The desire for predictable prosthesis leads to the development of prosthetically guided implantology like author advocated customized radiographic stent used with 2D image as used in above case. The ideal placement of five implants has been determined by definitive restoration as predictable implant FP2 prosthesis requires the determination of final prosthesis in treatment planning stage. This number of implant has been decided by Misch Classification of treatment option no. 1 out of 5 options.[14] Radiographic templates help in proper positioning of implants; therefore, proper load distribution will occur. It is simplified approach of implant placement. Malaligned dental implants result in complicating the clinical and laboratory procedures employed in fabrication of superstructure prosthesis. Due to improper implant placement, improper load distribution will be resulting in overall increase in stress concentration on supporting structures and implants. This will compromise the maintenance of bone–implant interface.

DentaScan (GE Medical System, Siemens, Germany) proves to be of great help in determining the dimensions of available bone and accurate placement of implants, thereby decreasing the incidence of implant-associated complications and assist the clinician in selecting and applying appropriate treatment options, such as flapless and implant's immediate loading. This technique also reduces surgery time and the healing time of the mucosa after surgery with minimal trauma to the oral tissues.

   Conclusion Top

Fixed implant-supported prosthesis treatment option is a remarkable advancement in prosthodontics. It is one of the dentistry's most satisfying treatment modalities, but it demands considerable skill, judgment, and enough experience. Consequently, this treatment provides a high degree of patient commitment and understanding. With the help of customized radiographic stent, a preview of definitive restoration, its relationship to adjacent structures, and accurate placement of implants has been evaluated. This stent is very much economical and affordable. The treatment provided to the patient resulted in accurately passive fitting, esthetic, and functionally efficient prosthesis.

Declaration of patient consent

The authors certify that they have obtained all appropriate patient consent forms. In the form the patient(s) has/have given his/her/their consent for his/her/their images and other clinical information to be reported in the journal. The patients understand that their names and initials will not be published and due efforts will be made to conceal their identity, but anonymity cannot be guaranteed.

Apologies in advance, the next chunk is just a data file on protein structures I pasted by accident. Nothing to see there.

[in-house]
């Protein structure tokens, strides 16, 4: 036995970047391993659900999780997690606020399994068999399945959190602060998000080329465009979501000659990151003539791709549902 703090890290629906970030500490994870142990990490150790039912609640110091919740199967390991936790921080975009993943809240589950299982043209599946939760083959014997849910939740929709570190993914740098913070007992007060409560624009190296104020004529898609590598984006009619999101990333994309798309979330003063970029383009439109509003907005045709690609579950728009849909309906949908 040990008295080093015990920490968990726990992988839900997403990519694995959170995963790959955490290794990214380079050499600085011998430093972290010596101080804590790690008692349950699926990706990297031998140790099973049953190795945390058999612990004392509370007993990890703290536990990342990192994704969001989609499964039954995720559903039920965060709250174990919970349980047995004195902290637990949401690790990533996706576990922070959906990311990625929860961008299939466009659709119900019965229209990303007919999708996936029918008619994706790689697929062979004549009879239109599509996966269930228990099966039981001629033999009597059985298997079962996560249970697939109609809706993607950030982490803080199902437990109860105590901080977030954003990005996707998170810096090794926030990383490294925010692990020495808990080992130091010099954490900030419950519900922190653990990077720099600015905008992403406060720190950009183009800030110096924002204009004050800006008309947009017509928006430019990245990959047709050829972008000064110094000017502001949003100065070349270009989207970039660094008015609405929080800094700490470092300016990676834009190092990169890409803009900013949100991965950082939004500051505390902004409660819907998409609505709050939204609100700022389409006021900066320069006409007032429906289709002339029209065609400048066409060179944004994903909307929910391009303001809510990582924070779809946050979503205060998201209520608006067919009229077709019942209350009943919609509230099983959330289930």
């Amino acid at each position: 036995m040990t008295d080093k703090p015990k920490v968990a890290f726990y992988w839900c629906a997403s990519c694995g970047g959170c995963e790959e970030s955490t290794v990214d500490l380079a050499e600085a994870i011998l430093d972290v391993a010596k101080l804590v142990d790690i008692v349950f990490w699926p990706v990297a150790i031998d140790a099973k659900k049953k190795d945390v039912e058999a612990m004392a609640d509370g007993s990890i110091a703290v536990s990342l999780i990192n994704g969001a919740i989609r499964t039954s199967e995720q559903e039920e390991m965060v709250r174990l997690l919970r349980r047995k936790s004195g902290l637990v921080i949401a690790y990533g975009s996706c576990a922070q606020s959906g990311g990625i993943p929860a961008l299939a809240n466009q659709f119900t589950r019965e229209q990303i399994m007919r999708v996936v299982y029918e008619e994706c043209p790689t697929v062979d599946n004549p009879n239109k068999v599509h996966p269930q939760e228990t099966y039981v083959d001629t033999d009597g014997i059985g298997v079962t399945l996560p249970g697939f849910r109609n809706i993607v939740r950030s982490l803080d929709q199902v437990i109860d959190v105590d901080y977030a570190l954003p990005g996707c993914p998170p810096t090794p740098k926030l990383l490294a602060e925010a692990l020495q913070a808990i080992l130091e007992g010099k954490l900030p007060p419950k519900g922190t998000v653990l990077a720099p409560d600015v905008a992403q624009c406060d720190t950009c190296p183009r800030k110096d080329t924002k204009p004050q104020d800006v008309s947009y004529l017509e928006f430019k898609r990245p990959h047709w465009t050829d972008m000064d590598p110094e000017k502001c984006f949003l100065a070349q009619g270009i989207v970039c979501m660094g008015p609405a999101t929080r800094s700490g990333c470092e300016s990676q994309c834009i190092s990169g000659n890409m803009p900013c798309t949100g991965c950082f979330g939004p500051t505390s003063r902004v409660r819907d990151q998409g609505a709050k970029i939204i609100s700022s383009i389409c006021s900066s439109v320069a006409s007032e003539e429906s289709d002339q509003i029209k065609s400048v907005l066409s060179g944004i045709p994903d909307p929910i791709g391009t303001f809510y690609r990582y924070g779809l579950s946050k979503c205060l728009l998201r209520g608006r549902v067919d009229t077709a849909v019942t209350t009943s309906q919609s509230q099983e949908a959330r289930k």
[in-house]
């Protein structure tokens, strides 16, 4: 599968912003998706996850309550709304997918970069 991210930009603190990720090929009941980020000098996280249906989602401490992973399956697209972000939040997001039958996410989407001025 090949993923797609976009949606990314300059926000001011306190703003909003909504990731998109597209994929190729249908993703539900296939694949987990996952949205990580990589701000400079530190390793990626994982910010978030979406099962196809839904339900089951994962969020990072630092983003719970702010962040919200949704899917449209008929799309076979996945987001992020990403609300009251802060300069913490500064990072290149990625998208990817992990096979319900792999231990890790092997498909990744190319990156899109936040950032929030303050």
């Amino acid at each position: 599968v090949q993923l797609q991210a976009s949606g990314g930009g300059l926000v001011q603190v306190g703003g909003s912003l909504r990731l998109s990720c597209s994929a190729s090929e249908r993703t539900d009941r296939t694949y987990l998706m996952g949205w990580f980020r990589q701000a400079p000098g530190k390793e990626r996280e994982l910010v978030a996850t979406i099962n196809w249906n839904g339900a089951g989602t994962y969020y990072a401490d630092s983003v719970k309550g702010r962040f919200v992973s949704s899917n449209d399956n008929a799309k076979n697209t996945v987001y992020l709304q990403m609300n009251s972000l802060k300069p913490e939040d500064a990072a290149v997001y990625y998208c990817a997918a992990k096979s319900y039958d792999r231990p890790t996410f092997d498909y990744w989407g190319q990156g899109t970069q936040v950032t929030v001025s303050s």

Financial support and sponsorship


Conflicts of interest

There are no conflicts of interest.

   References Top

Brånemark PI, Svensson B, van Steenberghe D. Ten-year survival rates of fixed prostheses on four or six implants ad modum Brånemark in full edentulism. Clin Oral Implants Res 1995;6:227-31.  Back to cited text no. 1
Adell R, Eriksson B, Lekholm U, Brånemark PI, Jemt T. Long-term follow-up study of osseointegrated implants in the treatment of totally edentulous jaws. Int J Oral Maxillofac Implants 1990;5:347-59.  Back to cited text no. 2
Jemt T, Lekholm U. Implant treatment in edentulous maxillae: A 5-year follow-up report on patients with different degrees of jaw resorption. Int J Oral Maxillofac Implants 1995;10:303-11.  Back to cited text no. 3
Campelo LD, Camara JR. Flapless implant surgery: A 10-year clinical retrospective analysis. Int J Oral Maxillofac Implants 2002;17:271-6.  Back to cited text no. 4
Fortin T, Bosson JL, Isidori M, Blanchet E. Effect of flapless surgery on pain experienced in implant placement using an image-guided system. Int J Oral Maxillofac Implants 2006;21:298-304.  Back to cited text no. 5
Casap N, Tarazi E, Wexler A, Sonnenfeld U, Lustmann J. Intraoperative computerized navigation for flapless implant surgery and immediate loading in the edentulous mandible. Int J Oral Maxillofac Implants 2005;20:92-8.  Back to cited text no. 6
Jacobs R, Adriansens A, Verstreken K, Suetens P, van Steenberghe D. Predictability of a three-dimensional planning system for oral implant surgery. Dentomaxillofac Radiol 1999;28:105-11.  Back to cited text no. 7
Morrow RM, Feldmann EE, Rudd KD, Trovillion HM. Tooth-supported complete dentures: An approach to preventive prosthodontics. J Prosthet Dent 1969;21:513-22.  Back to cited text no. 8
Dodge CA. Prevention of complete denture problems by use of “overdentures”. J Prosthet Dent 1973;30(4 Pt 1):403-11.  Back to cited text no. 9
The glossary of prosthodontic terms.J Prosthet Dent 2005;94:10-92.  Back to cited text no. 10
Rissin L, House JE, Manly RS, Kapur KK. Clinical comparison of masticatory performance and electromyographic activity of patients with complete dentures, overdentures, and natural teeth. J Prosthet Dent 1978;39:508-11.  Back to cited text no. 11
Preiskel HW. Precision Attachments in Dentistry. London: Henry Kimpton Publishers; 1973. p. 141.  Back to cited text no. 12
Dolder EJ. The bar joint mandibular denture. J Prosthet Dent 1961;11:689-707.  Back to cited text no. 13
Carl E. Misch Dental Implant Prosthetics. 2nd ed. St. Lois, Missouri: Elsevier Riverport Lane; 2015. p. 195, 607-8.  Back to cited text no. 14


  [Figure 1], [Figure 2], [Figure 3], [Figure 4], [Figure 5], [Figure 6], [Figure 7]